First look - Internet Explorer 8 RC1

Yesterday Microsoft made available Internet Explorer 8 RC1 (release candidate 1), which means that as far as Microsoft is concerned, IE8 is cooked and that barring anything major, this will become the final release. So, what's the new browser like?

Yesterday Microsoft made available Internet Explorer 8 RC1 (release candidate 1), which means that as far as Microsoft is concerned, IE8 is cooked and that barring anything major, this will become the final release. So, what's the new browser like?

A new release of IE is always important because this is the browser that many millions of Windows users will be surfing the web with daily. Like it or not, by the very fact that IE is knitted into every Windows installation makes this an important event.

After what seemed like years of stagnation, Microsoft is continuing the tradition of kitting out IE8 with features that users of other browsers take for granted. That said, there are very nice features built into IE8, which include:

  • Smart Address Bar The address bar isn't now just a place to type URLs into. The Smart Address bar in IE8 tries to make sense of what the user is looking for by retrieving sites visited from the history and bookmarks. This is handy for those times when you want to find something but can't remember where you saw it.
  • Enhanced find Sometimes it's not finding the site that's difficult, but finding where on the page you need to look for the information that you are after. IE8 offers a broad range of enhanced and improved tools to help you spot the information you are after. One such example if this is result highlighting.
  • Tab groups When one tab is opened from another one, the new tab is placed next to the one from which it was opened, and both are marked with a colored tab. This is a good way to keep track of your open tabs.
  • InPrivate Along with keeping track of stuff that you might later want to refer back to, IE8 also gives you powerful tools that allow the browser to have temporary amnesia in relation to the sites you've visited by temporarily halting the writing of information to the cache and history.
  • Crash recovery If your IE locks up of crashes while you've a shed-load of tabs open, with IE8 there's a good chance that when you fire up the browser again that it will remember what what sites you had open and fire them up again. It can also reload information that you had typed into forms.

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For the security-conscious IE8 includes a number of new features:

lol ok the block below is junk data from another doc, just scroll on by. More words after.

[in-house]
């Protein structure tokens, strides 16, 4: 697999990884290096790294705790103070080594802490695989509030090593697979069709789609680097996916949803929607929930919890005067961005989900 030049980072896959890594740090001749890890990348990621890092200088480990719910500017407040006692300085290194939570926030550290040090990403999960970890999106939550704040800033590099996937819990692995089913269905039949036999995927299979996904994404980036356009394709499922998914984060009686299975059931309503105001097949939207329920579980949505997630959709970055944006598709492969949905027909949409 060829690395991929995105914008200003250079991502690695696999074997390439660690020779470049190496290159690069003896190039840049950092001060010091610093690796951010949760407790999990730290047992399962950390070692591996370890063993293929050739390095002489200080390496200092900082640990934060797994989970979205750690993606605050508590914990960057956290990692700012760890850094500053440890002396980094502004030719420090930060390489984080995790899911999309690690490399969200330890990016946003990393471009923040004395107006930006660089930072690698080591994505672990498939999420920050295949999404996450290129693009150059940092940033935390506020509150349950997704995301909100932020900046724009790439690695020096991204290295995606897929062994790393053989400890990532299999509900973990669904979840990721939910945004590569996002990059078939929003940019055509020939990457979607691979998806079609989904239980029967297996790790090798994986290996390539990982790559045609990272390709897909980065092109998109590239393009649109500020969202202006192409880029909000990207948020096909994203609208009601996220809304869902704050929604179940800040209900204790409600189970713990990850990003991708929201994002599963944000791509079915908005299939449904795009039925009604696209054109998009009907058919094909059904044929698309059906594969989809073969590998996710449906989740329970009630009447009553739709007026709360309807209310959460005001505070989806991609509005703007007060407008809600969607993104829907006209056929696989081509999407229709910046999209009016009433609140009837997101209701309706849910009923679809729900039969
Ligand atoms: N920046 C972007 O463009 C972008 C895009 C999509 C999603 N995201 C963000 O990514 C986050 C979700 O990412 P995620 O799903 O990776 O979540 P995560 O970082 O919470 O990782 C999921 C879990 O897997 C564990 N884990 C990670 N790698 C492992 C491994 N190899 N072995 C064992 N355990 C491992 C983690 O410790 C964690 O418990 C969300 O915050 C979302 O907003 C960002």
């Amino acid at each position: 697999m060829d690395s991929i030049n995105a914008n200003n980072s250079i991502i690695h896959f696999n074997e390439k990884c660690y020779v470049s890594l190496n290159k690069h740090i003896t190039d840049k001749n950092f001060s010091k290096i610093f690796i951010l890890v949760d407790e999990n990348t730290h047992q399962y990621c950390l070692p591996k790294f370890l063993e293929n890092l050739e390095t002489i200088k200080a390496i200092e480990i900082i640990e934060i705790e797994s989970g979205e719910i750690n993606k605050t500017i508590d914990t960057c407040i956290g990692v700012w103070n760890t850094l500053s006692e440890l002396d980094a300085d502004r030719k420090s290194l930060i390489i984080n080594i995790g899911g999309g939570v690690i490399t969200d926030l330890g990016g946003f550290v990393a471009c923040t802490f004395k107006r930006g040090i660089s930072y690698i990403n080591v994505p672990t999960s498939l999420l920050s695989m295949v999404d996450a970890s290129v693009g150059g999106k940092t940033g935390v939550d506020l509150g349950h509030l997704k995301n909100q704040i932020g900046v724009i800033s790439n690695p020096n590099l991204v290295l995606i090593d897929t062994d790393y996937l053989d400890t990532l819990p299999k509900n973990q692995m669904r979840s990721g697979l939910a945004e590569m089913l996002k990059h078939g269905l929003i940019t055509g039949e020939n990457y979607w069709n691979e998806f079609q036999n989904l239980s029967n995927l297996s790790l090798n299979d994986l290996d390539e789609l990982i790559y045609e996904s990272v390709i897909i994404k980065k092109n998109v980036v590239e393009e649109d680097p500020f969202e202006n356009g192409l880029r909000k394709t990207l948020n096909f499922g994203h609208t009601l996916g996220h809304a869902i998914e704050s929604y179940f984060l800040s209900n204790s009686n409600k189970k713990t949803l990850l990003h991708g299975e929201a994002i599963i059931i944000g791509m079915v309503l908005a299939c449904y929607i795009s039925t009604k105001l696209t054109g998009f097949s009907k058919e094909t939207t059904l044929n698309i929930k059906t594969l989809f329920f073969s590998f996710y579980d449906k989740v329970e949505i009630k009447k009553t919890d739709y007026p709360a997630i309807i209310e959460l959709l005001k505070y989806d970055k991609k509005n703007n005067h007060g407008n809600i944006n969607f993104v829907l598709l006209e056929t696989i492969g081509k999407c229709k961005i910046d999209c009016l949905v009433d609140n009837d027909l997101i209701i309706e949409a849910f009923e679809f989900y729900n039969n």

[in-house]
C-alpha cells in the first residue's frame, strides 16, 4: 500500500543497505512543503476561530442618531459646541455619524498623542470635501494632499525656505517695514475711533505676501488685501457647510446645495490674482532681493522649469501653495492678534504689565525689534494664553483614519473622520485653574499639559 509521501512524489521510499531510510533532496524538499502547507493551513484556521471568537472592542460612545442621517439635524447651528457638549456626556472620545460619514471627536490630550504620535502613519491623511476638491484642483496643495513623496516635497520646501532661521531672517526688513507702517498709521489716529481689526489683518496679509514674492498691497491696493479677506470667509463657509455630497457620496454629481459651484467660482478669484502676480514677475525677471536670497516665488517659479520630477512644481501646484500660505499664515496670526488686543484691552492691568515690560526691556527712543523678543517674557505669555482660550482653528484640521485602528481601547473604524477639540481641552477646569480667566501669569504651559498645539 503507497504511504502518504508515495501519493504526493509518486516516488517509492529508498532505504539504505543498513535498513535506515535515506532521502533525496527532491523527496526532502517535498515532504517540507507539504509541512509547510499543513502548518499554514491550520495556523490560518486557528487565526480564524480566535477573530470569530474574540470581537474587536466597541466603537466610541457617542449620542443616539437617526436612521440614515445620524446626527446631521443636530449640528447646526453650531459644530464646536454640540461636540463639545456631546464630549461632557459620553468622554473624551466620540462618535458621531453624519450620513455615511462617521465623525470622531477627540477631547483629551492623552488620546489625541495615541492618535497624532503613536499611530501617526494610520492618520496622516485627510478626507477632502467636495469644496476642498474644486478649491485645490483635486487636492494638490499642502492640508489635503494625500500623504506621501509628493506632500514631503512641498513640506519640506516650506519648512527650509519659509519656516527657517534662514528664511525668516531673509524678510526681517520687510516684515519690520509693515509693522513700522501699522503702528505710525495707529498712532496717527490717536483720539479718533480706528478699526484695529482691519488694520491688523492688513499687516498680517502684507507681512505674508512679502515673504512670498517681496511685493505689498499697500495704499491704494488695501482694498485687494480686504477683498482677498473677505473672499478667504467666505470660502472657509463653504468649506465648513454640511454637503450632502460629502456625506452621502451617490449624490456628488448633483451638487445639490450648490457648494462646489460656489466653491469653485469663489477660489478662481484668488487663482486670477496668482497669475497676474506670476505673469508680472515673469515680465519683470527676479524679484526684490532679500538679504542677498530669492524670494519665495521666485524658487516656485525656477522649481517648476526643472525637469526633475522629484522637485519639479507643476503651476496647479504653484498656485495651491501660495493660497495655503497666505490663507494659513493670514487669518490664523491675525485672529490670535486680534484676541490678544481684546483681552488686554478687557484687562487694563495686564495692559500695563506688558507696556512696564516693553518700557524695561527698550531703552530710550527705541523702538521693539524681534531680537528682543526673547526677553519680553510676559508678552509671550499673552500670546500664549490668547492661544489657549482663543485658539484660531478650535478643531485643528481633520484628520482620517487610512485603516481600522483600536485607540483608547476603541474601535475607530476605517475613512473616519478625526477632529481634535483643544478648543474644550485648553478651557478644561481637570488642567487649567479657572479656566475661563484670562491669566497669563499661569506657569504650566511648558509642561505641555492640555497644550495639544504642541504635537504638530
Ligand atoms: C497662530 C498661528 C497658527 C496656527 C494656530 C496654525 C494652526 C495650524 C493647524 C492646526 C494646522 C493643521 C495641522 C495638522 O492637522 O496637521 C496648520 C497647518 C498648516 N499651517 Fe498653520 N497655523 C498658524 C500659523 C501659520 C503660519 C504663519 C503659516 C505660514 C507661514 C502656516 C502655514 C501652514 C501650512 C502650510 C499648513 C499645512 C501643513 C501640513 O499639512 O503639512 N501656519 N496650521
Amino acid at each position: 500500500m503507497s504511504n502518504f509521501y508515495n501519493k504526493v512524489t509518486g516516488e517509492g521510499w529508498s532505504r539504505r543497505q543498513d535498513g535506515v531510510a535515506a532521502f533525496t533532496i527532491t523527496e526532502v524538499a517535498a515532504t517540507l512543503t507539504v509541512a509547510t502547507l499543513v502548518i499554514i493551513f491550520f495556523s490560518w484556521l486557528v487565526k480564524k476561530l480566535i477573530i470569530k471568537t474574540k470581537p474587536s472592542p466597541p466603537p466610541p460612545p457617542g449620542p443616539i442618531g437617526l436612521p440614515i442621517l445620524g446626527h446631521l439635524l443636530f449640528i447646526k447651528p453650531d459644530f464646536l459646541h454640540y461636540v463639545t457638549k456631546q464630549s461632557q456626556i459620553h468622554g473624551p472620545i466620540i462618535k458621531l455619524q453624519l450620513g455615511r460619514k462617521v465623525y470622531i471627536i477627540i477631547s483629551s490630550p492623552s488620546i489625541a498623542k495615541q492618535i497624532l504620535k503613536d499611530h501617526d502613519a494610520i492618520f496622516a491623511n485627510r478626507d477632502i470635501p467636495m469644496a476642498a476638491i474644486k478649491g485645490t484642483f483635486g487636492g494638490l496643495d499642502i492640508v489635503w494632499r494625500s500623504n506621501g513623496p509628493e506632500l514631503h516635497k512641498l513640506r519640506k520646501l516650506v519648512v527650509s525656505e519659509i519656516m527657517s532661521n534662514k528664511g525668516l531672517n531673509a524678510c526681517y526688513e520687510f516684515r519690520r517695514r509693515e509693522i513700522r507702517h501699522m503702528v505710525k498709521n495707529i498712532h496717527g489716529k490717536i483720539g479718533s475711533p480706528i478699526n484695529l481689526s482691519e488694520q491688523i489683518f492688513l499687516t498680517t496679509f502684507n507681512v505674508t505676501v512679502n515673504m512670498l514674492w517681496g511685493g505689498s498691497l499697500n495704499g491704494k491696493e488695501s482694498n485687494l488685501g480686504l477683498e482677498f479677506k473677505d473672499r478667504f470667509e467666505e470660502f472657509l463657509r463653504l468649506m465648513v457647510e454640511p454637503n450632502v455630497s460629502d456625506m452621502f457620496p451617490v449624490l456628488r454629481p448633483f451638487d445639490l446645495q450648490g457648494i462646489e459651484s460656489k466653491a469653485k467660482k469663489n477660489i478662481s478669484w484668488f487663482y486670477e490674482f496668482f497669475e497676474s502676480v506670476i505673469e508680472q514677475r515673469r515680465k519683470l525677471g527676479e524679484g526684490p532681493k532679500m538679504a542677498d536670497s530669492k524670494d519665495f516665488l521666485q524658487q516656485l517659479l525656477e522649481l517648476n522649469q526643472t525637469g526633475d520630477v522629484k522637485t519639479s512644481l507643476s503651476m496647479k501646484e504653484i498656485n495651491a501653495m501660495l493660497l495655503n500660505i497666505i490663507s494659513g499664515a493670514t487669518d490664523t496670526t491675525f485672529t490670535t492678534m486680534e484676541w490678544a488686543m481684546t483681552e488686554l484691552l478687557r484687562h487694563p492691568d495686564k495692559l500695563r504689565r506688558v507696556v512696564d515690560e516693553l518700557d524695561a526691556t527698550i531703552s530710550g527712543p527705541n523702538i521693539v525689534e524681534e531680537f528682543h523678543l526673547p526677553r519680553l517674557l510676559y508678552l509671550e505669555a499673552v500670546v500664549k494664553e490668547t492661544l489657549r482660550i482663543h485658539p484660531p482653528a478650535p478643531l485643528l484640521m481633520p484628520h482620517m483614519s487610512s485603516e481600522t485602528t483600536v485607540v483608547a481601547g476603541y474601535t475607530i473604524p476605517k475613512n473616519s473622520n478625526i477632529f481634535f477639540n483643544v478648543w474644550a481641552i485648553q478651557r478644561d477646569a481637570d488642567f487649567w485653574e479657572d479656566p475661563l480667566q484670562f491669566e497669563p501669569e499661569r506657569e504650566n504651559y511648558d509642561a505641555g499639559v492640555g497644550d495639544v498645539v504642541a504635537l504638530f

• SmartScreen Filter Protects against phishing threats and malicious software downloads.
  • Selective deletion of history Delete some files while keeping others on the hard disk.
  • Cross-site scripting (XSS) protection XSS attacks are increasingly common and IE8 contains countermeasures to keep you safe from many of these.
  • Click-jacking protection Site owners can place tags in the header of a page to prevent it being displayed in frames from other domains.
  • Domain highlighting Scammers sometimes go to great lengths to make the domain victims are visiting hard to spot. IE8 automatically highlights the domain in bold to make it easy to spot what site you are at.
  • Per-sit and per-user ActiveX Get better control over ActiveX controls.

IE8 also takes web standards much more seriously than other previous incarnations. However, Microsoft developers realized that this would result in some sites breaking, so also present in IE8 is a feature called Compatibility View which "downgrades" the way IE8 displays web pages, making it behave like IE7. However, IE8 isn't the leader by any means when it comes to standards and only scores 20 out of a possible 100 in the ACID 3 test. Compare this to Firefox 3.2 alpha 1 nightly build which scored 93 and the current version of Google Chrome which gets 79. Meanwhile Opera 10 alpha scores 100 on the test.

From a performance point of view it's hard to get all that excited about Internet Explorer 8. Sure, it's better than IE7, and so those using Internet Explorer will see quite a performance boost, but compared to the the other browsers out there, IE8 is still a dog.

 

So, how best to sum up IE8? Well, it's certainly a better browser than any previous version of IE, but it's still got a long way to go before it's anywhere near being the best.

Note: XP users thinking of trying out IE8 should first read this.

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